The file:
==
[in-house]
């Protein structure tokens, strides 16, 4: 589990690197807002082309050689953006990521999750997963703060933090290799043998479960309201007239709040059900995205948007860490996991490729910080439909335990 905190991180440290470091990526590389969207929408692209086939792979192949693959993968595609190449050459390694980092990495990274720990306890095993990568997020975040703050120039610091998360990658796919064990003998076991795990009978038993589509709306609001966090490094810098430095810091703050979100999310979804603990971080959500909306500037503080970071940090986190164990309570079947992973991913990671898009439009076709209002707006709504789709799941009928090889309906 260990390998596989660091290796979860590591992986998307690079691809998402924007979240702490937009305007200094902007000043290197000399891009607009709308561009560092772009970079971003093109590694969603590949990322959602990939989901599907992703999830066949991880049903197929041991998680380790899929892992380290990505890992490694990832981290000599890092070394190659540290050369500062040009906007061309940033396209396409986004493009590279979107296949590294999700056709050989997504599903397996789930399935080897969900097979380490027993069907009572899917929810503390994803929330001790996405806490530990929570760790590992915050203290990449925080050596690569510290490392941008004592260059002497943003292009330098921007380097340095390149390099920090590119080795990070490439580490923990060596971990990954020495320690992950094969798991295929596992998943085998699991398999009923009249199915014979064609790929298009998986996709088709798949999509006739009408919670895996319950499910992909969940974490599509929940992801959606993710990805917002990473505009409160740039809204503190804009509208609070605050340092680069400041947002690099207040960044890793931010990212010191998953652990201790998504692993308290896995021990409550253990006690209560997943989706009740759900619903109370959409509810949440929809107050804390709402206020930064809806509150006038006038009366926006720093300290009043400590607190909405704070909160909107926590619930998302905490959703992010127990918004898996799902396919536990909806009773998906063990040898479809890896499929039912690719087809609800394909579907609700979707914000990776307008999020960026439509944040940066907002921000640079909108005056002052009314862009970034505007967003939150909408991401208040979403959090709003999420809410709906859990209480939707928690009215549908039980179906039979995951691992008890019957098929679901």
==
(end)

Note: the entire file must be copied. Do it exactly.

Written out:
[in-house]
């Protein structure tokens, strides 16, 4: 589990690197807002082309050689953006990521999750997963703060933090290799043998479960309201007239709040059900995205948007860490996991490729910080439909335990 905190991180440290470091990526590389969207929408692209086939792979192949693959993968595609190449050459390694980092990495990274720990306890095993990568997020975040703050120039610091998360990658796919064990003998076991795990009978038993589509709306609001966090490094810098430095810091703050979100999310979804603990971080959500909306500037503080970071940090986190164990309570079947992973991913990671898009439009076709209002707006709504789709799941009928090889309906 260990390998596989660091290796979860590591992986998307690079691809998402924007979240702490937009305007200094902007000043290197000399891009607009709308561009560092772009970079971003093109590694969603590949990322959602990939989901599907992703999830066949991880049903197929041991998680380790899929892992380290990505890992490694990832981290000599890092070394190659540290050369500062040009906007061309940033396209396409986004493009590279979107296949590294999700056709050989997504599903397996789930399935080897969900097979380490027993069907009572899917929810503390994803929330001790996405806490530990929570760790590992915050203290990449925080050596690569510290490392941008004592260059002497943003292009330098921007380097340095390149390099920090590119080795990070490439580490923990060596971990990954020495320690992950094969798991295929596992998943085998699991398999009923009249199915014979064609790929298009998986996709088709798949999509006739009408919670895996319950499910992909969940974490599509929940992801959606993710990805917002990473505009409160740039809204503190804009509208609070605050340092680069400041947002690099207040960044890793931010990212010191998953652990201790998504692993308290896995021990409550253990006690209560997943989706009740759900619903109370959409509810949440929809107050804390709402206020930064809806509150006038006038009366926006720093300290009043400590607190909405704070909160909107926590619930998302905490959703992010127990918004898996799902396919536990909806009773998906063990040898479809890896499929039912690719087809609800394909579907609700979707914000990776307008999020960026439509944040940066907002921000640079909108005056002052009314862009970034505007967003939150909408991401208040979403959090709003999420809410709906859990209480939707928690009215549908039980179906039979995951691992008890019957098929679901």